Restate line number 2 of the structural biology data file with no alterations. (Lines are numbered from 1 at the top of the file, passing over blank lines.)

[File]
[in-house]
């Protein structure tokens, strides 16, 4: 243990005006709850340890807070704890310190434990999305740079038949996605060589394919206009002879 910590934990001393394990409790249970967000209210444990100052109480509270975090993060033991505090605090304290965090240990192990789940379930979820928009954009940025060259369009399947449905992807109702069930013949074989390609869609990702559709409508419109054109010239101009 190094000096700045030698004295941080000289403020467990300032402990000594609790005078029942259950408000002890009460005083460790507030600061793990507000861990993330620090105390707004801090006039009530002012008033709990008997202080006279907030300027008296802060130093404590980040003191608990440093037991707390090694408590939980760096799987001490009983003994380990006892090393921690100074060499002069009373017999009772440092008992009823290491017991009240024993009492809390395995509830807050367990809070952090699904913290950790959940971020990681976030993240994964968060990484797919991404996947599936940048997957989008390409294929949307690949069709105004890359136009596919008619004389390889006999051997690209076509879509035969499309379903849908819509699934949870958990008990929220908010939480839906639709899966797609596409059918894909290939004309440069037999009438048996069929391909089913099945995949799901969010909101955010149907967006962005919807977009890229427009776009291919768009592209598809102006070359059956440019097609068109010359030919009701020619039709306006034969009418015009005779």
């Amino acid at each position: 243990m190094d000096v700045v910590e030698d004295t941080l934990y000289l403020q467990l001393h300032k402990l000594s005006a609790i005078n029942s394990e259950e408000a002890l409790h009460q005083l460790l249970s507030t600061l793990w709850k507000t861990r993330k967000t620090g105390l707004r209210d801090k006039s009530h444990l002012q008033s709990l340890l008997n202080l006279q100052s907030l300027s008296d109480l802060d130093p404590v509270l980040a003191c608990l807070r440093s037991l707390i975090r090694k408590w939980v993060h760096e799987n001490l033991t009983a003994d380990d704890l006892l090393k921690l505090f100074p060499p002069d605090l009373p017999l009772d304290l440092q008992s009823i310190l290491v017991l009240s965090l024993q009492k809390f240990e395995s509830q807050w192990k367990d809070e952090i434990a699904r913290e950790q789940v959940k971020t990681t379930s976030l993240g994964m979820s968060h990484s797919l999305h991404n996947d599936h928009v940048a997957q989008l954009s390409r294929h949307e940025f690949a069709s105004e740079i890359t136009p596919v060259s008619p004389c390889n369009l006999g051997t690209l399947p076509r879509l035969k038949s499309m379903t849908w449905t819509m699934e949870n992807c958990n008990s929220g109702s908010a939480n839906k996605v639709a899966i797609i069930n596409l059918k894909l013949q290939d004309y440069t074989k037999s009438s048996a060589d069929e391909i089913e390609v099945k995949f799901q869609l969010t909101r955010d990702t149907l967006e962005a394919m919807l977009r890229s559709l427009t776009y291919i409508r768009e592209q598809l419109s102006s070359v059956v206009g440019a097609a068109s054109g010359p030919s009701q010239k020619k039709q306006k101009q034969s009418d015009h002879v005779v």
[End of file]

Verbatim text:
């Protein structure tokens, strides 16, 4: 243990005006709850340890807070704890310190434990999305740079038949996605060589394919206009002879 910590934990001393394990409790249970967000209210444990100052109480509270975090993060033991505090605090304290965090240990192990789940379930979820928009954009940025060259369009399947449905992807109702069930013949074989390609869609990702559709409508419109054109010239101009 190094000096700045030698004295941080000289403020467990300032402990000594609790005078029942259950408000002890009460005083460790507030600061793990507000861990993330620090105390707004801090006039009530002012008033709990008997202080006279907030300027008296802060130093404590980040003191608990440093037991707390090694408590939980760096799987001490009983003994380990006892090393921690100074060499002069009373017999009772440092008992009823290491017991009240024993009492809390395995509830807050367990809070952090699904913290950790959940971020990681976030993240994964968060990484797919991404996947599936940048997957989008390409294929949307690949069709105004890359136009596919008619004389390889006999051997690209076509879509035969499309379903849908819509699934949870958990008990929220908010939480839906639709899966797609596409059918894909290939004309440069037999009438048996069929391909089913099945995949799901969010909101955010149907967006962005919807977009890229427009776009291919768009592209598809102006070359059956440019097609068109010359030919009701020619039709306006034969009418015009005779």